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The content below comes from the newsletter This Week in War Powers News, provided by the Committee for Responsible Foreign Policy.

Biden Already Faces War Powers Questions

One of the first efforts being made by progressives in the new Congress is to repeal the 2001 and 2002 authorizations for the use of military force (AUMFs) used by presidents for military operations across the greater Middle East over the past two decades. While some jurists opine that the time might be ripe for a reexamination of the war powers relationship between the president and Congress, any such repeal-and-replace would likely have to be supported by the president in order to succeed. Of course, President Biden’s support for or opposition to such an effort would likely be influenced by his own understanding of the war powers relationship. What, then, is Biden’s perspective on presidential war powers? READ MORE

US Ends Support for Saudi-led War in Yemen

The U.S. military will no longer assist the bloody Saudi-led coalition attacking Houthi rebel forces in Yemen, President Joe Biden will announce today, according to Biden’s national security adviser, Jake Sullivan.

“Today, he will announce an end to American support for offensive operations in Yemen,” Sullivan said of Biden during a White House press briefing Thursday.

Sullivan did not provide details but said the ban does not extend to U.S. actions against al-Qaida’s affiliate in the region, AQAP, “which are actions in service of protecting the homeland and America’s interests in the region, and our allies and partners.”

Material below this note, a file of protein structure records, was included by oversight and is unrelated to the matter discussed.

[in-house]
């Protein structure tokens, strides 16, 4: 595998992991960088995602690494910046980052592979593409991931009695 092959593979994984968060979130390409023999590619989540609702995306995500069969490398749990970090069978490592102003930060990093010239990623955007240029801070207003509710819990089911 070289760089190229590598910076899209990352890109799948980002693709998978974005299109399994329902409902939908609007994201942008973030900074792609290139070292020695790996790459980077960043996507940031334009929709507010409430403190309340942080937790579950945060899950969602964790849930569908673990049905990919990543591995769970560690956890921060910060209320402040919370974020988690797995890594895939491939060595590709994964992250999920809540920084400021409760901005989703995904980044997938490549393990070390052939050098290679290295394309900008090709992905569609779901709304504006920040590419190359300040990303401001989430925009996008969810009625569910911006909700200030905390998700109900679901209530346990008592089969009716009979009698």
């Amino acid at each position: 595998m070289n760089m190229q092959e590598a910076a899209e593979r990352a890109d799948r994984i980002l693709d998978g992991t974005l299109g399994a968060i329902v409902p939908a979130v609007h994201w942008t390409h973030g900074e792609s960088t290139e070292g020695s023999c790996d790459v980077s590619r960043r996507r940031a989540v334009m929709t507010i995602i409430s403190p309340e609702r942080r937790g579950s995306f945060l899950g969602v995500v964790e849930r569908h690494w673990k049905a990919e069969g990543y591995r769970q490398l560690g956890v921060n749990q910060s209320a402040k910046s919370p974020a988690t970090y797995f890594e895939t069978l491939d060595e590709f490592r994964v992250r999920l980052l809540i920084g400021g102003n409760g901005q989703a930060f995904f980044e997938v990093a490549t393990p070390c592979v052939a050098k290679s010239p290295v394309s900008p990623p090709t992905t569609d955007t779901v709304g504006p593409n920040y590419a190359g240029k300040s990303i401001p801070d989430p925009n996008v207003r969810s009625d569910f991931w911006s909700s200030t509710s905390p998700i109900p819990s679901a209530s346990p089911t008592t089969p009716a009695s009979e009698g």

The Biden administration has already frozen sales of certain precision-guided munitions and other weapons to Saudi Arabia and the United Arab Emirates, spearheaded at the end of the Trump administration. READ MORE

Stalking ISIS

The Humvees stopped two miles from the city limits, the twinkling lights hazy on the horizon. Inside the armored vehicles, elite soldiers sat in darkness. Radios crackled, and the commander told his unit to wait. Their informant hadn’t confirmed the target yet, he said. Everyone, hang tight.

Minutes passed, and the soldiers readied their guns. Then finally, the order came: “He’s at the location. Now move.” Engines revved, the vehicles lurched forward, and suddenly they were coursing through the night toward an uncertain objective that had eluded Iraq’s security forces for months.

As the United States withdraws troops from Iraq, this is the new face of the fight against the Islamic State. With the group’s self-declared caliphate ousted from Iraq and then Syria, the need for U.S. airstrikes and ground troops has diminished, and Iraqi security forces are taking the lead on the next phase of the battle. READ MORE